A U.S. appeals court on Friday rejected a bid by federal regulators to block Microsoft from closing its $68.7 billion deal to buy video game maker Activision Blizzard, paving the way for the completion of the biggest acquisition in tech history after a legal battle over whether it will undermine competition.
In a brief ruling, a three-judge panel on the 9th U.S. Circuit Court of Appeals concluded there were no grounds for issuing an order that would have prevented Microsoft from completing its nearly 18-month-old deal to take over the maker of popular video games such as Call of Duty.
The Redmond, Washington, software maker is facing a potential $3 billion termination fee if the deal isn’t completed by Tuesday.
“This brings us another step closer to the finish line in this marathon of global regulatory reviews,” Microsoft President Brad Smith said in a statement.
The appeal filed by the U.S. Federal Trade Commission was a last-ditch effort from antitrust enforcers to halt the merger after another federal judge earlier this week ruled against the agency’s attempt to block it. The FTC was seeking an injunction to prevent Microsoft from moving to close the deal as early as this weekend.
The FTC declined to comment on the ruling.
U.S. District Judge Jacqueline Scott Corley’s earlier ruling, published Tuesday, said the FTC hadn’t shown that the deal would cause substantial harm. She focused, in part, on Microsoft’s promises and economic incentive to keep Call of Duty available on rivals to its own Xbox gaming system, such as Sony’s PlayStation and Nintendo’s Switch.
In its appeal, the FTC argued Corley made “fundamental errors.”
“This case is about more than a single video game and the console hardware to play it,” the FTC said. “It is about the future of the gaming industry. At stake is how future gamers will play and whether the emerging subscription and cloud markets will calcify into concentrated, walled gardens or evolve into open, competitive landscapes.”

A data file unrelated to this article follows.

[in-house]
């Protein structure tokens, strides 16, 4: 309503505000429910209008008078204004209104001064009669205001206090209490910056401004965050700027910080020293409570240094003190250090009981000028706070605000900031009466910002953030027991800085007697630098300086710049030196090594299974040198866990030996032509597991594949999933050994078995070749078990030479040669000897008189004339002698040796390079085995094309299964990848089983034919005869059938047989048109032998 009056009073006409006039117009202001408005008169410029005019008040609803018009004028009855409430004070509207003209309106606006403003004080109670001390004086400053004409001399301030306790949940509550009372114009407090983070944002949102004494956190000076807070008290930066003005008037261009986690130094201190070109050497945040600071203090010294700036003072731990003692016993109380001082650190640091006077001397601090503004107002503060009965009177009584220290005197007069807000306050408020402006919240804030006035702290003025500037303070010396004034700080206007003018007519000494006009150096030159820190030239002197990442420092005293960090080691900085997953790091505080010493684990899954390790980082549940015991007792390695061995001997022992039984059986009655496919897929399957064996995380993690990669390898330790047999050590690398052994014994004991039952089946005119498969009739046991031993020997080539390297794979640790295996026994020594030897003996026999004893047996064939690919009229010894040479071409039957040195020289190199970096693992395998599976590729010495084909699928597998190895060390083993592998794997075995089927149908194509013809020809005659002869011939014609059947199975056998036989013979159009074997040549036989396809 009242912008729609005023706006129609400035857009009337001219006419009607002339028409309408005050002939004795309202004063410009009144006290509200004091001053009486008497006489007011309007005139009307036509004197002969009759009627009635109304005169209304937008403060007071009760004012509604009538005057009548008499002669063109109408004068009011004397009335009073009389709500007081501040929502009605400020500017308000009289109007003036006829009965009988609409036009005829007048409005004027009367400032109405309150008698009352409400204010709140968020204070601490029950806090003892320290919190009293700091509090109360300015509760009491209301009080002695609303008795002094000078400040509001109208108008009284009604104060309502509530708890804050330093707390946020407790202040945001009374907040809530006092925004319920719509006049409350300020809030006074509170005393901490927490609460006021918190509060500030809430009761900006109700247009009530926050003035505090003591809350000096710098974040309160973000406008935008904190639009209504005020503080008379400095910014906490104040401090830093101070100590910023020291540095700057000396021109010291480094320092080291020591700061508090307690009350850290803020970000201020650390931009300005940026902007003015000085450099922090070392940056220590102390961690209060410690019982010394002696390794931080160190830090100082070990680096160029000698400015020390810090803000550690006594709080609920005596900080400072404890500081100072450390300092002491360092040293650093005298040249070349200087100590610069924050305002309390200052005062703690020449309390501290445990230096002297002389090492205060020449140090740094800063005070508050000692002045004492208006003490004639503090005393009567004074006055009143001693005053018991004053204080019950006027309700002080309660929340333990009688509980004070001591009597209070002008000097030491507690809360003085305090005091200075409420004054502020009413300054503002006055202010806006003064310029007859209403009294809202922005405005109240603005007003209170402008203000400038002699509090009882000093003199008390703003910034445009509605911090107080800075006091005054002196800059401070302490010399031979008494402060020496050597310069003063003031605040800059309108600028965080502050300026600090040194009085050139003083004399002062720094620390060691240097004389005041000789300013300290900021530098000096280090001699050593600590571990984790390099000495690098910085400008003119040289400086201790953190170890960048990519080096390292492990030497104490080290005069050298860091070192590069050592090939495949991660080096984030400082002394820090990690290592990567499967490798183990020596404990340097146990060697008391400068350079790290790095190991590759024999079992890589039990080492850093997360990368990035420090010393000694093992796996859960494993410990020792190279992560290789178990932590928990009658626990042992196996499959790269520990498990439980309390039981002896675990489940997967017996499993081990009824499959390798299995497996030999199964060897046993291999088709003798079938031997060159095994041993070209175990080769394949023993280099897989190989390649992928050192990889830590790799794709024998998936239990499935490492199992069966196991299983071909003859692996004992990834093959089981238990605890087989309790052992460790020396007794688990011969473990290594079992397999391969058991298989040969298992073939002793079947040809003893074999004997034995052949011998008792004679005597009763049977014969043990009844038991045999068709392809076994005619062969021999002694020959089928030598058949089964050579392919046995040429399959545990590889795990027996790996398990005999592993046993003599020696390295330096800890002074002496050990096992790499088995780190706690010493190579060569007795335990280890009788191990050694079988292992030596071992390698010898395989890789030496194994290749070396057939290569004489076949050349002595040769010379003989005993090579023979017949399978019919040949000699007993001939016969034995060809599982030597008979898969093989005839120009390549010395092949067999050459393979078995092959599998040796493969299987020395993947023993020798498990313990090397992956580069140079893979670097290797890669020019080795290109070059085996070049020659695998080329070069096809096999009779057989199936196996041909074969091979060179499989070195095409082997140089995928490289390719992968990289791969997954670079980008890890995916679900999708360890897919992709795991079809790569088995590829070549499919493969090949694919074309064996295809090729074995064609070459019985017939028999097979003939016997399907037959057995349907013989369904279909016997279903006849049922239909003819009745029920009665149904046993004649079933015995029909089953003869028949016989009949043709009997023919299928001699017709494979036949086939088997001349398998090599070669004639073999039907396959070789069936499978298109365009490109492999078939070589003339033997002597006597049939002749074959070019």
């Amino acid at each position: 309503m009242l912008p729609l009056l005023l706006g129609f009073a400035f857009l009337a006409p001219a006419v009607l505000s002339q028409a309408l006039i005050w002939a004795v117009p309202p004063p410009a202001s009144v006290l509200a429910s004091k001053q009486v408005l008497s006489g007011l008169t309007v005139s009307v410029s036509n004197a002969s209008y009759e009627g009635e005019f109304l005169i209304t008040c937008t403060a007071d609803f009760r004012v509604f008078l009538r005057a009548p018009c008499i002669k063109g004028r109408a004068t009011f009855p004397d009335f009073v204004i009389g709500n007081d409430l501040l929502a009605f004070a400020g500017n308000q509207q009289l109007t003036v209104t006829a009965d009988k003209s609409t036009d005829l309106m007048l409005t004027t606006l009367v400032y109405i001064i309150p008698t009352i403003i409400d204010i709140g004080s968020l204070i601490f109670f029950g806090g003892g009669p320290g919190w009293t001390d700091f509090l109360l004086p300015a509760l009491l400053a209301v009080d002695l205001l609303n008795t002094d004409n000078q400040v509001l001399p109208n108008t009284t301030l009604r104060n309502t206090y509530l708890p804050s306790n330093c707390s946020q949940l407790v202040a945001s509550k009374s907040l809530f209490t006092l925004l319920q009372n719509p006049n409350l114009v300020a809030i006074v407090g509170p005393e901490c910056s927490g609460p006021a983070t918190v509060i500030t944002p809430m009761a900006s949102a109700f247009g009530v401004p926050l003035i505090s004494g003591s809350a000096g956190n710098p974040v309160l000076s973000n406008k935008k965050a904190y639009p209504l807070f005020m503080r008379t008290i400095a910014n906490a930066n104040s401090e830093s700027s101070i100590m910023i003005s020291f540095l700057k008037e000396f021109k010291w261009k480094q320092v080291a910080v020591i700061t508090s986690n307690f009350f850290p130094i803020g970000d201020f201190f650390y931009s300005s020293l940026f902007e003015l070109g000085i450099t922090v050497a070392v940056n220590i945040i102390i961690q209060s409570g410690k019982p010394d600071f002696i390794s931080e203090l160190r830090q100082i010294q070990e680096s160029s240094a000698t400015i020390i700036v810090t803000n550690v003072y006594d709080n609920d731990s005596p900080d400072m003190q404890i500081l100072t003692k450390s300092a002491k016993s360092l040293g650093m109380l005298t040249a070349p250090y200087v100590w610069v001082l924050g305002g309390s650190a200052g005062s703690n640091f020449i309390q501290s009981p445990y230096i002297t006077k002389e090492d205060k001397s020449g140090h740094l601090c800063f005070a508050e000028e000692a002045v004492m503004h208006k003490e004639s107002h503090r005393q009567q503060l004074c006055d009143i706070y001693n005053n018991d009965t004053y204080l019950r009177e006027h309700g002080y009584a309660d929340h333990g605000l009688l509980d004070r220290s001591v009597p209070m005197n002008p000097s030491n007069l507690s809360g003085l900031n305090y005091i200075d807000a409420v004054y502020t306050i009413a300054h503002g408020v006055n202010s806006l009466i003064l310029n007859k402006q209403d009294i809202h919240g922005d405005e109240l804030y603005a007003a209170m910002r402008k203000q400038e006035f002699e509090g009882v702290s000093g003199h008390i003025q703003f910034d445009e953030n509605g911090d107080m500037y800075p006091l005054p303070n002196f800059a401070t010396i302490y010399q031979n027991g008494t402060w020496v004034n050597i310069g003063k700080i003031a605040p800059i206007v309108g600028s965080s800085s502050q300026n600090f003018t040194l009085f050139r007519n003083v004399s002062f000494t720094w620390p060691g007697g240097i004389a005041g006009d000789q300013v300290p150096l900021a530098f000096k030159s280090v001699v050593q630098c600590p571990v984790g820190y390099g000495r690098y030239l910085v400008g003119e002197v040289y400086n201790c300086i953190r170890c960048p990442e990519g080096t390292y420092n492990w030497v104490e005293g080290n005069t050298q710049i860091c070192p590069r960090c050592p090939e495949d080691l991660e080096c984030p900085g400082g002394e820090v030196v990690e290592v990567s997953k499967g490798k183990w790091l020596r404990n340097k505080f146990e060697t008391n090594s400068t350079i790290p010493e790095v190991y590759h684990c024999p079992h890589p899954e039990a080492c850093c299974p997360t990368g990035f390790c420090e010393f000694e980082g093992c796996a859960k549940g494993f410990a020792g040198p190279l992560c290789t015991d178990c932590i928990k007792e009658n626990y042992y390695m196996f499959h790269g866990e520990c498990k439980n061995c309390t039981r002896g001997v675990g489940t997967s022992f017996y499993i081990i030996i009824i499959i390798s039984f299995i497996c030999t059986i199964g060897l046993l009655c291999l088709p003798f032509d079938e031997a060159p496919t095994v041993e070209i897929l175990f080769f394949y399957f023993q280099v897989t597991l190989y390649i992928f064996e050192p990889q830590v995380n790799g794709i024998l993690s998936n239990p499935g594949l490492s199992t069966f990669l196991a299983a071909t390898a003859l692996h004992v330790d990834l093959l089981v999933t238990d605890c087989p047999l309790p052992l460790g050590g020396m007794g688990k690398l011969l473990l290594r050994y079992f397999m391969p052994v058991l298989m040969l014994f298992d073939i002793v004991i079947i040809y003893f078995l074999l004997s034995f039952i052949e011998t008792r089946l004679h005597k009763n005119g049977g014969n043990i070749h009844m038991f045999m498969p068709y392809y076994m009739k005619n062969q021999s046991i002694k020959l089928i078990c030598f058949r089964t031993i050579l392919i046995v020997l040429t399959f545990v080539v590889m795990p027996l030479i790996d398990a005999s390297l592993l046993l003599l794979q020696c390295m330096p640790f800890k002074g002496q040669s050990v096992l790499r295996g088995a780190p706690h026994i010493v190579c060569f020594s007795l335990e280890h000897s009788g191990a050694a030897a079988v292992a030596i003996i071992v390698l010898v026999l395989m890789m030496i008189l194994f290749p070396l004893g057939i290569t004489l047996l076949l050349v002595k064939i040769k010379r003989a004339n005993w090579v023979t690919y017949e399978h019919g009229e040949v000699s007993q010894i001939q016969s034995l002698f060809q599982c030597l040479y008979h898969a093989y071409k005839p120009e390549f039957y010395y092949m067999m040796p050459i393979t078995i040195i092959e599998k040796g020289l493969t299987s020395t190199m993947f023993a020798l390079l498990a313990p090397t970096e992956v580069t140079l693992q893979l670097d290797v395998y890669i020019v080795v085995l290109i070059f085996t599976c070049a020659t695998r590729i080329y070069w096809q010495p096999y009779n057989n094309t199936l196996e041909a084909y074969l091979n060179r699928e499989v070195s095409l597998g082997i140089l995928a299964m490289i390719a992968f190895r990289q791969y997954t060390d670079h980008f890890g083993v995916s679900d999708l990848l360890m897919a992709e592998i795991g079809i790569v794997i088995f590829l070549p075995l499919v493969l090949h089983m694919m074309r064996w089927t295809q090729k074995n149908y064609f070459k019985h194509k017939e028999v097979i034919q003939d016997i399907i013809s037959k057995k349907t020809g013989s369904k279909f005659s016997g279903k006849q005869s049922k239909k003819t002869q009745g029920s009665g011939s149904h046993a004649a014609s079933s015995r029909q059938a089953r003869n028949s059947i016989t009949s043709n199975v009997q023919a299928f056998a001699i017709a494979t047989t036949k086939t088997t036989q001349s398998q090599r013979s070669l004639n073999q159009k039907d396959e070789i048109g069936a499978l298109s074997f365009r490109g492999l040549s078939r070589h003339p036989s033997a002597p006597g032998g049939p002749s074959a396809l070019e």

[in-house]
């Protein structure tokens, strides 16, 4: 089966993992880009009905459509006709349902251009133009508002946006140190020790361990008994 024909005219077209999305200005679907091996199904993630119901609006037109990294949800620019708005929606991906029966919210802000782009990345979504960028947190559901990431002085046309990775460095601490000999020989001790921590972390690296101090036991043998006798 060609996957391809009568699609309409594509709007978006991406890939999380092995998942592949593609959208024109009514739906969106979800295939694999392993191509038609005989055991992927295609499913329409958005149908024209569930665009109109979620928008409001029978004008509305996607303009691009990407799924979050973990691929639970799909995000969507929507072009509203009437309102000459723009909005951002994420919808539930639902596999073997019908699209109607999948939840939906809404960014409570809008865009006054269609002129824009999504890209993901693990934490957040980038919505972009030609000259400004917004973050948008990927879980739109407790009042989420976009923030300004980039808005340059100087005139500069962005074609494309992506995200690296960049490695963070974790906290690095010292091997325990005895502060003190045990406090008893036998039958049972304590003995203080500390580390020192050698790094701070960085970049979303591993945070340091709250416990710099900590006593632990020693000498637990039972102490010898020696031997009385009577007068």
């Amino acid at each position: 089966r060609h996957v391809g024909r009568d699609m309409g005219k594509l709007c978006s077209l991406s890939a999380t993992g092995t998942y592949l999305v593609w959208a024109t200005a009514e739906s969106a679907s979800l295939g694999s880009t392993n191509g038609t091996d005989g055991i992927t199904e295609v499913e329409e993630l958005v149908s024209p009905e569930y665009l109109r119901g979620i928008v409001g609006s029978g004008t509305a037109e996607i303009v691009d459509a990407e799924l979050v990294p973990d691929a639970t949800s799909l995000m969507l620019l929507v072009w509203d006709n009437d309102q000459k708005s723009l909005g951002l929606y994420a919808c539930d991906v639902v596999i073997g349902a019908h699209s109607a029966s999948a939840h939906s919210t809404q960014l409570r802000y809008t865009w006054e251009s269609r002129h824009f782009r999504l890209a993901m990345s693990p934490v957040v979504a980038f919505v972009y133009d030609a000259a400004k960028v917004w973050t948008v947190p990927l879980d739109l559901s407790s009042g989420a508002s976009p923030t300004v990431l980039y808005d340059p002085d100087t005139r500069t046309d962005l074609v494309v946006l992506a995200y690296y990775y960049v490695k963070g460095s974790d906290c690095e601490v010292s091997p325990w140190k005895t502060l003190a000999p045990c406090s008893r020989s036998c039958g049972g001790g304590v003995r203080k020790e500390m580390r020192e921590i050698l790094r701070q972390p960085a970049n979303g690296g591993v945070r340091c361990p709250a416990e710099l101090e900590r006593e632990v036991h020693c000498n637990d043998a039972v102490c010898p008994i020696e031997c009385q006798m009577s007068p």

The case has been a difficult test for the FTC’s stepped-up scrutiny of the tech industry’s business practices under its chairperson, Lina Khan, appointed in 2021 by President Joe Biden. Standing legal doctrine has favored mergers between companies that don’t directly compete with one another.
Khan came under fire from Republicans at a hearing Thursday in the House of Representatives for the agency’s enforcement record, with one California lawmaker questioning whether the FTC was picking losing fights against mergers on purpose to pressure Congress to update its antitrust laws.
“Absolutely not,” Khan replied, while acknowledging that “unfortunately, things don’t always go our way.”
The FTC’s appeal said Corley, herself a Biden nominee, applied the wrong legal standard by effectively requiring its attorneys to prove their full case now rather than in a trial due to start in August before the FTC’s in-house judge.
It was the FTC, however, that had asked Corley for an urgent hearing on its request to block Microsoft and Activision Blizzard from rushing to close the deal. The agency’s argument was that if the deal closed now, it would be harder to reverse the merger if it was later found to violate antitrust laws.
In its response to the appeal, Microsoft countered that it could “readily divest” Activision Blizzard later if it had to. It has long defended the deal as good for gaming.
The deal still faces an obstacle in the United Kingdom, though one it now appears closer to surmounting.
British antitrust regulators on Friday extended their deadline to issue a final order on the proposed merger, allowing them to consider Microsoft’s “detailed and complex submission” pleading its case.
The Competition and Markets Authority had rejected the deal over fears it would stifle competition for popular game titles in the fast-growing cloud gaming market.
But the U.K. watchdog appears to have softened its position after Corley thwarted U.S. regulators’ efforts to block the deal.
The authority says it has pushed its original deadline back six weeks to Aug. 29 so it could go through Microsoft’s response, which details “material changes in circumstance and special reasons” why regulators shouldn’t issue an order to reject the deal.
AP Technology Writer Michael Liedtke contributed to this story.